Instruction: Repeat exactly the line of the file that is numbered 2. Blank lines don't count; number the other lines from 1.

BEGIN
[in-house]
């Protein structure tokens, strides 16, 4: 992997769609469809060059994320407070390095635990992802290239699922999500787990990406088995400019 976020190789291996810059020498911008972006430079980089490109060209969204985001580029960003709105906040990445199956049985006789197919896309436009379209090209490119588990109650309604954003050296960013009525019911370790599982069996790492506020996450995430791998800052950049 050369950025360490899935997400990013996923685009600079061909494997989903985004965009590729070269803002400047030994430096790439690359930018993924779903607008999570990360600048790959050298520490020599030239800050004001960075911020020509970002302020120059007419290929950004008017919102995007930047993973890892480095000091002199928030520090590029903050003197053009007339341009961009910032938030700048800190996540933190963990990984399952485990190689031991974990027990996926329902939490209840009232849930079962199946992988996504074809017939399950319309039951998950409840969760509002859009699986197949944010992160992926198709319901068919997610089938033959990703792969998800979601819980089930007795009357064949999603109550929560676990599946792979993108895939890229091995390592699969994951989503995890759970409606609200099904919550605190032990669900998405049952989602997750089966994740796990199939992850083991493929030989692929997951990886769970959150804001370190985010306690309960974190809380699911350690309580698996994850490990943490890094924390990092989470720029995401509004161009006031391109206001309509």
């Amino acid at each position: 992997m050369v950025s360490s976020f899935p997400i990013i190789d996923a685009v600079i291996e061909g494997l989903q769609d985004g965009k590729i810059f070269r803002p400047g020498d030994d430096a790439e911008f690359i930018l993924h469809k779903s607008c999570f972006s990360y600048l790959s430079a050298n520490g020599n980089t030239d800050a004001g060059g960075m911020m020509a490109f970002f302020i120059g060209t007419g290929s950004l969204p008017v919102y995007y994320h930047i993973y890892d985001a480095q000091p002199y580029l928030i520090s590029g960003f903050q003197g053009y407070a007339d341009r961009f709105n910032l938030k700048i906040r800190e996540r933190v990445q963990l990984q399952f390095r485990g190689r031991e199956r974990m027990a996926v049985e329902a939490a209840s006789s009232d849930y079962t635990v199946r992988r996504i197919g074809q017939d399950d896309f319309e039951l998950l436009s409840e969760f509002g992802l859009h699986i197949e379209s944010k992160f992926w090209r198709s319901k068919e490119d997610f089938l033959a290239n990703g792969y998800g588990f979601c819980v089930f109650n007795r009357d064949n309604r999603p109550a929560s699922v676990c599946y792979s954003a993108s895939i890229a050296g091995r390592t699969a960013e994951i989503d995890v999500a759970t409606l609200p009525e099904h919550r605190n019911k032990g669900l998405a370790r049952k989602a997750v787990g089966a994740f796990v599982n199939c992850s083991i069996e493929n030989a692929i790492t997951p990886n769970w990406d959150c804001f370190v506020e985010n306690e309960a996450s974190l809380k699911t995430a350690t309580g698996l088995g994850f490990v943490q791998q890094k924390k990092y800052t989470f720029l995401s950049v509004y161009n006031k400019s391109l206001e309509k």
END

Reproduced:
């Protein structure tokens, strides 16, 4: 992997769609469809060059994320407070390095635990992802290239699922999500787990990406088995400019 976020190789291996810059020498911008972006430079980089490109060209969204985001580029960003709105906040990445199956049985006789197919896309436009379209090209490119588990109650309604954003050296960013009525019911370790599982069996790492506020996450995430791998800052950049 050369950025360490899935997400990013996923685009600079061909494997989903985004965009590729070269803002400047030994430096790439690359930018993924779903607008999570990360600048790959050298520490020599030239800050004001960075911020020509970002302020120059007419290929950004008017919102995007930047993973890892480095000091002199928030520090590029903050003197053009007339341009961009910032938030700048800190996540933190963990990984399952485990190689031991974990027990996926329902939490209840009232849930079962199946992988996504074809017939399950319309039951998950409840969760509002859009699986197949944010992160992926198709319901068919997610089938033959990703792969998800979601819980089930007795009357064949999603109550929560676990599946792979993108895939890229091995390592699969994951989503995890759970409606609200099904919550605190032990669900998405049952989602997750089966994740796990199939992850083991493929030989692929997951990886769970959150804001370190985010306690309960974190809380699911350690309580698996994850490990943490890094924390990092989470720029995401509004161009006031391109206001309509």